Roddick Seeking Answers After Another Early Exit
By CHRISTOPHER CLAREY
New York Times
January 23, 2006
MELBOURNE, Australia, Monday Jan. 23 - Marcos Baghdatis played well in his upset of Andy Roddick in the fourth round of the Australian Open.
The trouble for Roddick is that Baghdatis, a 20-year-old Cypriot, is only the latest young and unseeded opponent to play well enough to beat him in the tournaments that matter most.
Roddick was upset by Joachim Johansson of Sweden in the quarterfinals of the United States Open in 2004 and by Gilles Muller of Luxembourg in the first round last year. At the French Open, which does not offer Roddick's favorite surface, he was beaten on clay in the second round last year by Jose Acasuso of Argentina.
On Sunday, under the closed roof at Rod Laver Arena, it was the 54th-ranked Baghdatis's turn to use Roddick for a career boost, winning, 6-4, 1-6, 6-3, 6-4.
Though Roddick had not dropped a set in his first three matches here, playing with renewed belief, he could never find a foolproof method of breaking down the defenses of Baghdatis, his much less experienced opponent.
Like Muller, Roger Federer and Roddick, Baghdatis is a former world junior champion. And with the exception of the second set, he hit backhands down the line for winners off Roddick's normally more imposing forehands. He passed Roddick on critical points when Roddick pushed forward to the net, and he strung together effective returns off one of the game's most fearsome servers.
When it came time to serve for his biggest victory, Baghdatis won the game at love.
"I'm absolutely not surprised Marcos won," said Ivan Ljubicic, the seventh-seeded Croat who is in the quarterfinals here and has beaten Roddick twice in the past year.
But in the aftermath of his latest disappointment, Roddick looked as perplexed as he did preoccupied. He arrived in fine shape, having cut short his 2005 season in November to give himself time to recover before this year.
"I don't know if it's as easy just to shrug off; it's disappointing when you feel like you've put in the work," he said. "You know, there are no unanswered questions in my eyes as far as preparation and stuff like that. So you're kind of left searching a little bit."
In the halls and courtside seats of Melbourne Park, the debate over the state of his game continued. There were essentially two schools of thought. The first, represented by the former star Jim Courier, is that there is no reason for Roddick to panic and that Roddick is still in the hit-or-miss process of trying to fashion himself into a more complete, attack-minded player.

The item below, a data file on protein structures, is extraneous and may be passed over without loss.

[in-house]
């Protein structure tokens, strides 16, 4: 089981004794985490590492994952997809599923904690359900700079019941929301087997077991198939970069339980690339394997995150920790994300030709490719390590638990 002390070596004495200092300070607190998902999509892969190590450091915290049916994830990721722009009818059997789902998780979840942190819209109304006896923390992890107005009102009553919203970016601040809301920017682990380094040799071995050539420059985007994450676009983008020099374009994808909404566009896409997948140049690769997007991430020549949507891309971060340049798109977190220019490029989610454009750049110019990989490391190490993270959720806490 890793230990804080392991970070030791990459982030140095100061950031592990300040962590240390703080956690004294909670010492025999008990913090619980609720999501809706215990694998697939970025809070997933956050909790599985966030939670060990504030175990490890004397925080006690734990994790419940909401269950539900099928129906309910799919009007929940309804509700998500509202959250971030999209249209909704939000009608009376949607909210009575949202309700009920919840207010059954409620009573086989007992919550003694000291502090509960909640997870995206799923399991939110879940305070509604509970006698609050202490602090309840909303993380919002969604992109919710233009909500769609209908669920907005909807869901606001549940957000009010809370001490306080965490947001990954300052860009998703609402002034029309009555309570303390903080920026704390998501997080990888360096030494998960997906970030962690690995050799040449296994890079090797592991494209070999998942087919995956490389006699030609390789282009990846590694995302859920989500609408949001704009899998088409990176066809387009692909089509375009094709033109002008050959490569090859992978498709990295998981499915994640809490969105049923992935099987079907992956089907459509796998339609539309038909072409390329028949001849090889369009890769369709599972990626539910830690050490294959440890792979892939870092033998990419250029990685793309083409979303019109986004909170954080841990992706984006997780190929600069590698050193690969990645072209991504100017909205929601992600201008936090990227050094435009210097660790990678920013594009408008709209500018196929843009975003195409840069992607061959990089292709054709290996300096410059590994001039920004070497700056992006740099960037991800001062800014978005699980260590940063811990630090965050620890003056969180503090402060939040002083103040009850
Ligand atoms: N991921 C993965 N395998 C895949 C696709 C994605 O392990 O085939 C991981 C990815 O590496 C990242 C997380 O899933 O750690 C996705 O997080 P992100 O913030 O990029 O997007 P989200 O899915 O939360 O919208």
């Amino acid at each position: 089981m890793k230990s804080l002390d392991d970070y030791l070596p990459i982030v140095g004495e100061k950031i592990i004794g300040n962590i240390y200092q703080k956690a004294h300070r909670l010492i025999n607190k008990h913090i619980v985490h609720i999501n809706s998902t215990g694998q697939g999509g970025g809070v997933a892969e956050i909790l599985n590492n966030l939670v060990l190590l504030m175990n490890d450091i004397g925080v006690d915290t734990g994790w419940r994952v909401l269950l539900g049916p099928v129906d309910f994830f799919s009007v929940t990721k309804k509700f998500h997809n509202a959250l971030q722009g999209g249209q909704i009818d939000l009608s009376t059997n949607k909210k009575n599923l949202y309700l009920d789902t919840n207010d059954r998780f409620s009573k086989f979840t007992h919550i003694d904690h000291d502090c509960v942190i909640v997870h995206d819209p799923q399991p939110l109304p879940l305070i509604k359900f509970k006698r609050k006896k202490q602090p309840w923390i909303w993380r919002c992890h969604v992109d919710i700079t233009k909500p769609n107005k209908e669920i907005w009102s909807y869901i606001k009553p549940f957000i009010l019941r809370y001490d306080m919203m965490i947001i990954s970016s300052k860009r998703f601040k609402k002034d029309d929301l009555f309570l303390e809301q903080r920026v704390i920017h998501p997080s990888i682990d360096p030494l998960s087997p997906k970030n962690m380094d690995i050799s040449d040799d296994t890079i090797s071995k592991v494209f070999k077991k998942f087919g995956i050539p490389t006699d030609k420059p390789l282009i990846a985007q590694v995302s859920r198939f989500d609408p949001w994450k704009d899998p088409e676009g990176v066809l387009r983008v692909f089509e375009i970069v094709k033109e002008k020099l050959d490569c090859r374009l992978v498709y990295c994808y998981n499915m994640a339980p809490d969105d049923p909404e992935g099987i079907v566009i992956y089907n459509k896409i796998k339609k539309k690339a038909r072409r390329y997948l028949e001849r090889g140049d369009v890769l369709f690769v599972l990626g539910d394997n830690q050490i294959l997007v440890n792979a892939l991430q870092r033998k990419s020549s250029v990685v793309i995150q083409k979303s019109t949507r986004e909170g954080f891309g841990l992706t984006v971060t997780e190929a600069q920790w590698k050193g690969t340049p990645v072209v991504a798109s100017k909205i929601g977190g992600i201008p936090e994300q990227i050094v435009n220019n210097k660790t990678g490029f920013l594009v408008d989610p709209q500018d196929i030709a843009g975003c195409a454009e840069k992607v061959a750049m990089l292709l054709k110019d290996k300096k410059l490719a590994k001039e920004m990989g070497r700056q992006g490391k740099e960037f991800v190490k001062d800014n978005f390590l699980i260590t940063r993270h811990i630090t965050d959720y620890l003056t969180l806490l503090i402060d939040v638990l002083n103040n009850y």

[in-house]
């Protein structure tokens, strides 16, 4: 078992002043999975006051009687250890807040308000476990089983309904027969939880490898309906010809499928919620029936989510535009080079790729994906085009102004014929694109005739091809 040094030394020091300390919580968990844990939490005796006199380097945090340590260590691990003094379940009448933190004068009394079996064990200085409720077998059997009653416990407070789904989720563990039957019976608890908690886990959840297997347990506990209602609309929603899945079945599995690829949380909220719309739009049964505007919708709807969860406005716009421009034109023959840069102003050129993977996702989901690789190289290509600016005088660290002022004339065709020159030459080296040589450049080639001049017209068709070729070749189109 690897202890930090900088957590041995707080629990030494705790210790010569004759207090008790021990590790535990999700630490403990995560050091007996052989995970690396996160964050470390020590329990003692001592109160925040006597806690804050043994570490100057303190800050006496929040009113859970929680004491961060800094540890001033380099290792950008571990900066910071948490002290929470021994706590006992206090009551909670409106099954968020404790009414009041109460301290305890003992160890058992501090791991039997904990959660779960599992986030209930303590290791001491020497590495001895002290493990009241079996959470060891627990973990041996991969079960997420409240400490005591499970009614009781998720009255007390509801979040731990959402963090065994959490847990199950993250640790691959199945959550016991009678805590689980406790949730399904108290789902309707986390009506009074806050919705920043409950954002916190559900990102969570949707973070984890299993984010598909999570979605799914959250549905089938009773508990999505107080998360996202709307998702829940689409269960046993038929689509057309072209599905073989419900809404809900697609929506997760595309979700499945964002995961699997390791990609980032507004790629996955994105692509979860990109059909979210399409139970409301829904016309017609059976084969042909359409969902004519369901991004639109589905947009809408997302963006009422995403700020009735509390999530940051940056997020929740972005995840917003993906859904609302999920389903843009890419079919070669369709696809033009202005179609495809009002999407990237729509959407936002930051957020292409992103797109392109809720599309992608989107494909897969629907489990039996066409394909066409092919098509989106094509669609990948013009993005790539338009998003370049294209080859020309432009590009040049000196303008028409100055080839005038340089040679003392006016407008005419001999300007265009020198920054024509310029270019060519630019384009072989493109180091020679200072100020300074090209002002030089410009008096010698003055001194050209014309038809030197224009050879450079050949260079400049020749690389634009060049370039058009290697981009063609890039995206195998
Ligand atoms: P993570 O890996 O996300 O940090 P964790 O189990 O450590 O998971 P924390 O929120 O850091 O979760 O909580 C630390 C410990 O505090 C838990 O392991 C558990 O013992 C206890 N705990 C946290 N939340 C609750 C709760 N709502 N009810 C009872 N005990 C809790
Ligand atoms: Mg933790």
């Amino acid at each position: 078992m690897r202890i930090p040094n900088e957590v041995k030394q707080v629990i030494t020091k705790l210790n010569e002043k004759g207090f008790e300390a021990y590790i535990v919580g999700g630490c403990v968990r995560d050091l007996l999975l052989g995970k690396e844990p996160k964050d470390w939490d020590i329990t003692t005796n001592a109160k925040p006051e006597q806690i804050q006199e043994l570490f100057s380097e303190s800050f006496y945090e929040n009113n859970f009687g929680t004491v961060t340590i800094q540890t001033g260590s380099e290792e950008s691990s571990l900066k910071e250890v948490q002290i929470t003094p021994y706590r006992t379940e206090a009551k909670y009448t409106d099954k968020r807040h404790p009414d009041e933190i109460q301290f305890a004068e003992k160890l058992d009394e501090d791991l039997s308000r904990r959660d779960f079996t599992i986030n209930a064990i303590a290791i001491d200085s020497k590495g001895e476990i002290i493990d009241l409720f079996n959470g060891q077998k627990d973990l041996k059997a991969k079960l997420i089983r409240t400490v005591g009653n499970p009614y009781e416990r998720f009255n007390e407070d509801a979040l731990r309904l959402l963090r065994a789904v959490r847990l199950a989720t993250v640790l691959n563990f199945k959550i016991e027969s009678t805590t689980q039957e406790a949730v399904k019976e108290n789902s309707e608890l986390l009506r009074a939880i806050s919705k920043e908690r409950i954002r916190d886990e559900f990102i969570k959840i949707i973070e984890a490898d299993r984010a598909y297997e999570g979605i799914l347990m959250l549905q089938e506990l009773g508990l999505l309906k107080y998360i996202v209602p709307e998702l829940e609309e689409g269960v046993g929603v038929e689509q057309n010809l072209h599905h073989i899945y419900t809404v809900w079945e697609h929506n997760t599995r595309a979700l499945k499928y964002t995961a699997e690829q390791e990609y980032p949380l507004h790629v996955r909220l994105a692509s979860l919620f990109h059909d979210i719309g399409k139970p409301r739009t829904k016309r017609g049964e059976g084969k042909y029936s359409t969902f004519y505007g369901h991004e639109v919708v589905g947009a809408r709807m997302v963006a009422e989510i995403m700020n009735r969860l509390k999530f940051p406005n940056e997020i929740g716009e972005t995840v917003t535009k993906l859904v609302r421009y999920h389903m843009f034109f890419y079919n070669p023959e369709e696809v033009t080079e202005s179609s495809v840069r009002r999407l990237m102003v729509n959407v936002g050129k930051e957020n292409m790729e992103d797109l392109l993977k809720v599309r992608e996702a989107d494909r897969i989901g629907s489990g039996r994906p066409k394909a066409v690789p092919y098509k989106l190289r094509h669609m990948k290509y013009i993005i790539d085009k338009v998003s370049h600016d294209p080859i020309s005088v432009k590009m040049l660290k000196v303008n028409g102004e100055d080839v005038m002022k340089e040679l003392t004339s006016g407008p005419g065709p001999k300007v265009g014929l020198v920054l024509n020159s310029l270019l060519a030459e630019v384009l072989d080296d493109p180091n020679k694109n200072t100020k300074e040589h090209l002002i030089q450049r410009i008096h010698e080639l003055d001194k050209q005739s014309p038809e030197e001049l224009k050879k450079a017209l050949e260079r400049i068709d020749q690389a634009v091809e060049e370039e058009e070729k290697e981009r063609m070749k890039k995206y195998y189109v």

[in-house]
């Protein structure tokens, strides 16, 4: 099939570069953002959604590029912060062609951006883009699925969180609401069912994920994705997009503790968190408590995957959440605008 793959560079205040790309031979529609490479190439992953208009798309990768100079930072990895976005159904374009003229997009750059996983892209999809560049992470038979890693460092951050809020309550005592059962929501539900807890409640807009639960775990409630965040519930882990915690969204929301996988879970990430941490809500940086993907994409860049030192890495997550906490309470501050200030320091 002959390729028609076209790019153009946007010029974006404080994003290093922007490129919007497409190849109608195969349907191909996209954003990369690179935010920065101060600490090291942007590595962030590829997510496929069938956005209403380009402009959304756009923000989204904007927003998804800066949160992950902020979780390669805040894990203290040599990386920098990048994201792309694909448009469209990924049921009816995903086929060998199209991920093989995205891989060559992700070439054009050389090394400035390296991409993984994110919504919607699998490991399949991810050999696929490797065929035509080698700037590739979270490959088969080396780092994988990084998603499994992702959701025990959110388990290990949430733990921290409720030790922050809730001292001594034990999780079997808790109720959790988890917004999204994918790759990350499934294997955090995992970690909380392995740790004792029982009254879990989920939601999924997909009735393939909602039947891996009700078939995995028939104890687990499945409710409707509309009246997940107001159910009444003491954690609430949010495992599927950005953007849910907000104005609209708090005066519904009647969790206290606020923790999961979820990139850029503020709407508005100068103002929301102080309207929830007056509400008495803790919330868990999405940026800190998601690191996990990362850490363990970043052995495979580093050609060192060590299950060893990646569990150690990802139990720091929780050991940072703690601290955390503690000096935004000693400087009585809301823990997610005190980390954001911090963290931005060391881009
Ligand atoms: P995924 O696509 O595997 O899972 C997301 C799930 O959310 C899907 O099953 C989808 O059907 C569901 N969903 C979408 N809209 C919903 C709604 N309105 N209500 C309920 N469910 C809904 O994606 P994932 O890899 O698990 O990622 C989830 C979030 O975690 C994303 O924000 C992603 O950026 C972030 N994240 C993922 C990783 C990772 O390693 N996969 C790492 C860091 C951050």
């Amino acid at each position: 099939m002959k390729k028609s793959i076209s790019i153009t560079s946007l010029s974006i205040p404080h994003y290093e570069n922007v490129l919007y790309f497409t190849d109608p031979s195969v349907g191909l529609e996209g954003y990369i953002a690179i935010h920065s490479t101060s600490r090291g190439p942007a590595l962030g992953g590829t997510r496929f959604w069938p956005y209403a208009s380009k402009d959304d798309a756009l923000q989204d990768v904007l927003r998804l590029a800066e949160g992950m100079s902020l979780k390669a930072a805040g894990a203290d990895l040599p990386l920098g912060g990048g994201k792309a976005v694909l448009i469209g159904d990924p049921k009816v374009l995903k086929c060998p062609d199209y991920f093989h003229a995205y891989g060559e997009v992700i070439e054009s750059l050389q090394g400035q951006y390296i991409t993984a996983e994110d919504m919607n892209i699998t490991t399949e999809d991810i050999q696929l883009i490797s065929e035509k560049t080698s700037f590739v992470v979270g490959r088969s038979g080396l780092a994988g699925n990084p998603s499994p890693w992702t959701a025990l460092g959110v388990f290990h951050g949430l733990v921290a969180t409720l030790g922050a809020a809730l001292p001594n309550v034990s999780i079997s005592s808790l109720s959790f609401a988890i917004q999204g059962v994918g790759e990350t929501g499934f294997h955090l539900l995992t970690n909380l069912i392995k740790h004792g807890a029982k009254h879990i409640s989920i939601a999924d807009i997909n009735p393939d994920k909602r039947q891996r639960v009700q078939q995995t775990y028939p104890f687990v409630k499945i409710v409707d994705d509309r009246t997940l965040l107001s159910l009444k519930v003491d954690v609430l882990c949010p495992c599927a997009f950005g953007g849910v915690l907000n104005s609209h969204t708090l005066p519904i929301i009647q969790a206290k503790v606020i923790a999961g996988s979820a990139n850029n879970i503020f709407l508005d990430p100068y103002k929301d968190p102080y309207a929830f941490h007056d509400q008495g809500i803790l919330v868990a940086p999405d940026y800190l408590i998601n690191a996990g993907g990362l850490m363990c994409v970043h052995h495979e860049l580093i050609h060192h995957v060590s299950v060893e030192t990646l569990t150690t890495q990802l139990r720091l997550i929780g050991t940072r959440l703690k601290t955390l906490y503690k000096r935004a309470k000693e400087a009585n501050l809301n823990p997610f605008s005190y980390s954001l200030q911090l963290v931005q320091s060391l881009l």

"The alarm bells shouldn't start ringing, but I think this loss is a wake-up call for Andy to begin thinking about making some midmatch transition," Courier said. "I don't think he coached himself very well in this match. I think he's playing pretty well. He's serving pretty well, but he's not making the adjustments he needs to make. He kept going to the Baghdatis forehand and was burned on it just way too many times, and in the fourth set he tried to come forward too much."
The second school of thought, represented by the former Swedish champion Mats Wilander, is that Roddick is an increasingly lost soul with plummeting confidence and prospects who is gradually giving ground and computer points to the up-and-coming set while the smooth-moving Federer turns into a speck on the horizon.
"He's now gone from being a really great talent or whatever to, in my mind, not a great player anymore," Wilander said of Roddick. "Now it's becoming ordinary, totally ordinary."
Wilander expressed frustration with Roddick's tactics against Baghdatis, particularly his tendency to hit huge forehand returns from way behind the baseline that left too much of the court open for Baghdatis to hit backhand winners. He said he was also mystified by Roddick's decision to hit sliced backhands from positions of strength.
"When he's not in control of the point, he tries to hit a two-hander," Wilander said. "He's got the whole strategy turned around."
Wilander also said Roddick's increasingly frequent forays to the net were too predictable. "He's neutralized his own game and power; he's neutralized himself," Wilander said.
Roddick and his coach of one year, Dean Goldfine, came into the Open talking about being more consistently aggressive. But they also conceded that it took time to learn how to make the right choices under pressure, and also for Roddick to improve his volleying, which is competent but far from excellent in an era when racket technology has made precise passing shots easier.
"A lot of the times, a lot of winners he hit were from passing shots behind the baseline," Roddick said of Baghdatis. "A lot of times I was in control of the point, and he came up with the goods. A couple of times, I was sloppy at the wrong moments. You know, that's the way it is."
The way it will be for Roddick, 23, remains unclear. It is hard to come up with an encore after winning the 2003 United States Open at 21 and finishing No. 1 in the ranking that same year. For some players, reaching successive Wimbledon finals - as Roddick did in 2004 and 2005 - would suffice.
But he is not projecting fulfillment, and his strong presence in advertising campaigns magnifies his failures.
"The thing that happened to Andy, and I think that in some ways has hurt him and has been a bit of a curse, was winning the U.S. Open as young as he did when really I don't think he was a complete tennis player at that point," Goldfine said last week. "I think he's becoming more and more of a complete tennis player."
For the moment, however, his recent results in Grand Slam tournaments do not reflect that.